An invention is “any new and useful process, machine, manufacture, or composition of matter, or any new and useful improvement thereof…” (35 U.S.C. s. 101). Inventions can be protected by patents (and sometimes, other intellectual property rights). Patents give you the right to exclude others from making, using, selling, importing, or offering your invention for sale. The only way someone can use your invention without subjecting themselves to substantial monetary liability is by obtaining a license to your invention. An invention can range from pharmaceuticals and medical devices, to robotics and software.
If you are an undergraduate or graduate student and your work is not supported by grants, corporate sponsorship, or other funding, the rights of the invention usually belong to you and there is no obligation to disclose or assign to the university. Therefore, you can decide to protect and commercialize the invention yourself, or you can choose to disclose and assign to the university by completing an Invention Disclosure Form. It is important to note that the university does not guarantee that it will proceed with protecting and commercializing the invention, even if you decide to disclose.
Remember to protect your ideas before you publish them! If you publish or otherwise publicly disclose (i.e. a presentation at a conference) before protecting your invention, the right to seek patent protection throughout the world, except for the U.S. and a few other countries, will be forfeited.
Please refer to the Student Handbook (“Copyrights and Patents” section) and the Capstone Protocol Overview for more information. You can also contact the CRI if you still have questions.
The Faculty Handbook and the Student Handbook govern the ownership of intellectual property at Northeastern University. According to the patent and copyright policies contained within these handbooks, the university owns all intellectual property created with the use of substantial university resources.The university does not own the intellectual property of students and/or faculty that were created outside of this definition. Please see the Handbooks for further details.
When we receive your form, we ensure it is complete, including all signatures of Northeastern inventors and a thorough description of the invention. We then conduct our initial review for commercial potential and patentability and make a decision regarding seeking patent protection for the invention. You will be informed of any decision the university makes with respect to the disclosure. Please see more details in steps above.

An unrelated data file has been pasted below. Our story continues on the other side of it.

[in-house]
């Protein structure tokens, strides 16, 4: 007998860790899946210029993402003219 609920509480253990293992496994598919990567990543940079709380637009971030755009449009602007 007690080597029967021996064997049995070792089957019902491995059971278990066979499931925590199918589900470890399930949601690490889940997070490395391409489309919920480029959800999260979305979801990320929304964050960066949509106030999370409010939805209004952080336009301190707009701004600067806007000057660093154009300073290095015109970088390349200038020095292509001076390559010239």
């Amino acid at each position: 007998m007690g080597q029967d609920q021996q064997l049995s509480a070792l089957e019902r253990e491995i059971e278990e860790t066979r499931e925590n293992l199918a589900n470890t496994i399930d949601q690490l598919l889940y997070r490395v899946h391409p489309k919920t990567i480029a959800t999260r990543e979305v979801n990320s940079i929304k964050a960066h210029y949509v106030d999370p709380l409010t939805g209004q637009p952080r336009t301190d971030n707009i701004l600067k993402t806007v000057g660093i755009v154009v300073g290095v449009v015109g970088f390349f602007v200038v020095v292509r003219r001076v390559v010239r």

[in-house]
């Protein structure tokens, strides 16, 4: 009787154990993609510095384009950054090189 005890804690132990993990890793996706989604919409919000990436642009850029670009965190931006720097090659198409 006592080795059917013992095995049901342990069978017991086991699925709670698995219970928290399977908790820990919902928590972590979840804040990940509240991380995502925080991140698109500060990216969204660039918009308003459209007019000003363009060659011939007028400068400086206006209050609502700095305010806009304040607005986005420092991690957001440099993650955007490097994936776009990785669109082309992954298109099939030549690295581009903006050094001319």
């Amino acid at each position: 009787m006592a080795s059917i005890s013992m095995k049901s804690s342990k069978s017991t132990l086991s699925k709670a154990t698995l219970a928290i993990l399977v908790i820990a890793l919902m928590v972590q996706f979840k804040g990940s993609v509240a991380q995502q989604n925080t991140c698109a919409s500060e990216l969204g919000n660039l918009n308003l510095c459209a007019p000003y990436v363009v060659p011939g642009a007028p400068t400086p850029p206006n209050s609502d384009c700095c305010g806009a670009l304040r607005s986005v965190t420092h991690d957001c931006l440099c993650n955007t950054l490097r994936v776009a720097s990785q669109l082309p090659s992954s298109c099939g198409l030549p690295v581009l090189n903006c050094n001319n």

Yes, within reason, the more information the better. Charts, graphs, PowerPoint presentations, data, photos of prototypes, and papers prepared for submission can all be submitted.
A patent application will be prepared and filed with the appropriate patent office(s) at no cost to the inventors. As inventors, you will play a role in ensuring that the patent application is complete and accurate. This will often involve working with the university’s external patent attorneys. Commercialization efforts will continue in parallel with applying for patent protection. Similarly, as inventors, you will work closely with the CRI in an effort to find industry partners for your invention. Please see more details in the steps outlined on the Inventor Page.
Yes. We strongly encourage you to contact the CRI prior to discussing your invention with a potential industry partner. This can avoid loss of patent rights, uncertainty about data ownership and other potential issues. Both the CRI and the Office of Research Administration handle non-disclosure agreements for the university, depending on the scope of the discussion. We can help you obtain such an agreement in advance of any discussions with outside parties. In addition, the Invention Disclosure Form provides a space for you to enter any potential industry leads who may be interested in your invention.